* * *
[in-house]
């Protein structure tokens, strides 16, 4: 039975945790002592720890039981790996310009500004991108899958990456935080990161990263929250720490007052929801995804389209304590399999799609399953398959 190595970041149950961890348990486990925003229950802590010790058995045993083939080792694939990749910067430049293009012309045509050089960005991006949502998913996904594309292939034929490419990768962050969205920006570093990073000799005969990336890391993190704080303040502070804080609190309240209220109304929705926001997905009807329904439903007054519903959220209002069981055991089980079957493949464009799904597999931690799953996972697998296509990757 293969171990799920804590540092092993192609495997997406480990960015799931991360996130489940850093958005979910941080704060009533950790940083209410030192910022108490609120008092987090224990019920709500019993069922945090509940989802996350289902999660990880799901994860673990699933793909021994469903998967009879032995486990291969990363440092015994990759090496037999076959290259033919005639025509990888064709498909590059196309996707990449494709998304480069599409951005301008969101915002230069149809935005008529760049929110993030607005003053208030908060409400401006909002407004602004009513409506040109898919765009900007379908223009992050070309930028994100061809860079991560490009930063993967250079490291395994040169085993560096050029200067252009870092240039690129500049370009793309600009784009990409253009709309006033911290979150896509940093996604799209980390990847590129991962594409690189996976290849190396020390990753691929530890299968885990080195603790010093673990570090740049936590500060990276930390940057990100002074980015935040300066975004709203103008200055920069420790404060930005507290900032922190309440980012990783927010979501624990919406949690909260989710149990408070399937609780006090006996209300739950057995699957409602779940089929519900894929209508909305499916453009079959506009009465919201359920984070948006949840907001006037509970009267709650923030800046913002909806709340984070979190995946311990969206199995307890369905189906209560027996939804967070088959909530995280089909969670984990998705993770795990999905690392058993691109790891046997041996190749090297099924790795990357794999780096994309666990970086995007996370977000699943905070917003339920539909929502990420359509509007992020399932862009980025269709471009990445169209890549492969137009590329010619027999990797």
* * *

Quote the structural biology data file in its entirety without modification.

[in-house]
């Protein structure tokens, strides 16, 4: 039975945790002592720890039981790996310009500004991108899958990456935080990161990263929250720490007052929801995804389209304590399999799609399953398959 190595970041149950961890348990486990925003229950802590010790058995045993083939080792694939990749910067430049293009012309045509050089960005991006949502998913996904594309292939034929490419990768962050969205920006570093990073000799005969990336890391993190704080303040502070804080609190309240209220109304929705926001997905009807329904439903007054519903959220209002069981055991089980079957493949464009799904597999931690799953996972697998296509990757 293969171990799920804590540092092993192609495997997406480990960015799931991360996130489940850093958005979910941080704060009533950790940083209410030192910022108490609120008092987090224990019920709500019993069922945090509940989802996350289902999660990880799901994860673990699933793909021994469903998967009879032995486990291969990363440092015994990759090496037999076959290259033919005639025509990888064709498909590059196309996707990449494709998304480069599409951005301008969101915002230069149809935005008529760049929110993030607005003053208030908060409400401006909002407004602004009513409506040109898919765009900007379908223009992050070309930028994100061809860079991560490009930063993967250079490291395994040169085993560096050029200067252009870092240039690129500049370009793309600009784009990409253009709309006033911290979150896509940093996604799209980390990847590129991962594409690189996976290849190396020390990753691929530890299968885990080195603790010093673990570090740049936590500060990276930390940057990100002074980015935040300066975004709203103008200055920069420790404060930005507290900032922190309440980012990783927010979501624990919406949690909260989710149990408070399937609780006090006996209300739950057995699957409602779940089929519900894929209508909305499916453009079959506009009465919201359920984070948006949840907001006037509970009267709650923030800046913002909806709340984070979190995946311990969206199995307890369905189906209560027996939804967070088959909530995280089909969670984990998705993770795990999905690392058993691109790891046997041996190749090297099924790795990357794999780096994309666990970086995007996370977000699943905070917003339920539909929502990420359509509007992020399932862009980025269709471009990445169209890549492969137009590329010619027999990797």